How do you sell a customer on a new product and make a positive lasting impression of the store? An interaction at store checkout reveals the good, the bad and the ugly truth about the importance of being accurate.
As the employee scanned my groceries, she took note of the six pack of coconut juice—that trendy, natural hydrator—approaching her on the conveyor belt.
“I prefer coconut water,” she said.
Hmmm... I thought. “Aren’t those marketing terms for the same thing?”
Apparently not.* She went on to explain the three types of coconut liquids, from milder water from the youngest of coconuts to sweeter juice from slightly older coconuts to decadent milk from the fruit’s white lining. I had no idea whether she told the truth, but what she revealed was plausible. And, heck, since she said that she grew up in Hawaii—land of coconuts—I figured she must be a credible source.
“What’s your favorite brand?”
“Naked. You can grab one of the cartons on me.”
I took two, for comparison’s sake.
That’s when the conversation took a turn.
“One thing I didn’t see: organic coconut water. Does it exist?”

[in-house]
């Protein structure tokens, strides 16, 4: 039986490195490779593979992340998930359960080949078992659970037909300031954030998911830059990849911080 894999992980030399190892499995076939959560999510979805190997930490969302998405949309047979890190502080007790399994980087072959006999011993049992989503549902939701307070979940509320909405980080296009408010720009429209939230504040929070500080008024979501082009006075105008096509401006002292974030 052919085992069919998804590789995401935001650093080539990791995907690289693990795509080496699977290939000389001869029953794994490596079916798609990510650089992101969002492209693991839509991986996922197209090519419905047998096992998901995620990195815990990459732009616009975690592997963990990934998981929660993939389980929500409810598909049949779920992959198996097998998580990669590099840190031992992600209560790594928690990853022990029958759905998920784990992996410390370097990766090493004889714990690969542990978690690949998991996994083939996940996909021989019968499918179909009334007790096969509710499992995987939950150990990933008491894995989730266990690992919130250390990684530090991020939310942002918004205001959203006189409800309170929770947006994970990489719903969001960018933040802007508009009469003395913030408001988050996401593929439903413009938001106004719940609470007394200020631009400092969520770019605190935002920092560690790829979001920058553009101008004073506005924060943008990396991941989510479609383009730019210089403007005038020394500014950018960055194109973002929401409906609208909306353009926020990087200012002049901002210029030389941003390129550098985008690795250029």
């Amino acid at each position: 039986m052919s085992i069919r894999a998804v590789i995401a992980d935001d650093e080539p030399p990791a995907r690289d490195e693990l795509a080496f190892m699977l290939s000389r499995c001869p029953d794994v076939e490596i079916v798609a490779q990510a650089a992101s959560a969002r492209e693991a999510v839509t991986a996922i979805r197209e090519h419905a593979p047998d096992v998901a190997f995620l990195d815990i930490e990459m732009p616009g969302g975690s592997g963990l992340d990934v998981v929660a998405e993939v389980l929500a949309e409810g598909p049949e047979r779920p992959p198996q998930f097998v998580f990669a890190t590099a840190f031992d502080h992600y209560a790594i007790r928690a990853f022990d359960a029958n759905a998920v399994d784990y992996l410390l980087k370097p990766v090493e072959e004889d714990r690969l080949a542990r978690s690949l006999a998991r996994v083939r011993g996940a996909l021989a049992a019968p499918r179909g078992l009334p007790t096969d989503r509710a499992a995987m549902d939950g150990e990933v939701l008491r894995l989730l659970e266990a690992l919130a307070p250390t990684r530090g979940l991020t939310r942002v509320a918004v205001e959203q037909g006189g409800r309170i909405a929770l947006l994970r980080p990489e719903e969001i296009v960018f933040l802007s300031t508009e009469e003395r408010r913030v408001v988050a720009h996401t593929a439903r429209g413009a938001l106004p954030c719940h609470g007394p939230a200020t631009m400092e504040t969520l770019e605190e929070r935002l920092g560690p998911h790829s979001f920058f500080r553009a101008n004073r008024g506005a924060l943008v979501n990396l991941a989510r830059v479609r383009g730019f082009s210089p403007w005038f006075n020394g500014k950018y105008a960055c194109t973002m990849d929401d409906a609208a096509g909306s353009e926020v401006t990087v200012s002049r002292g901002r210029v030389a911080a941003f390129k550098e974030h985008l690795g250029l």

“Well, we wouldn’t carry it because the coconuts are grown in another country, and we have no way of knowing if they meet USDA organic standards.”
Hmmm... I thought. “What about USDA Organic quinoa?” Not to mention the many other imported products that are USDA certified organic?
And, as if saved by the bell, she rang up my last item and called the score: “That’ll be $61.02.”
The ugly truth
The employee’s spiel on coconut water may have been accurate—at the very least, she was right that some brands are sweeter than others and that coconut milk is a very different product from coconut water. But the second half of our conversation put her credibility in question because I knew better about USDA organic standards. The result? I left with mixed feelings about the store.
*Apparently not to her at least. In fact, food marketers seem to use the terms interchangeably.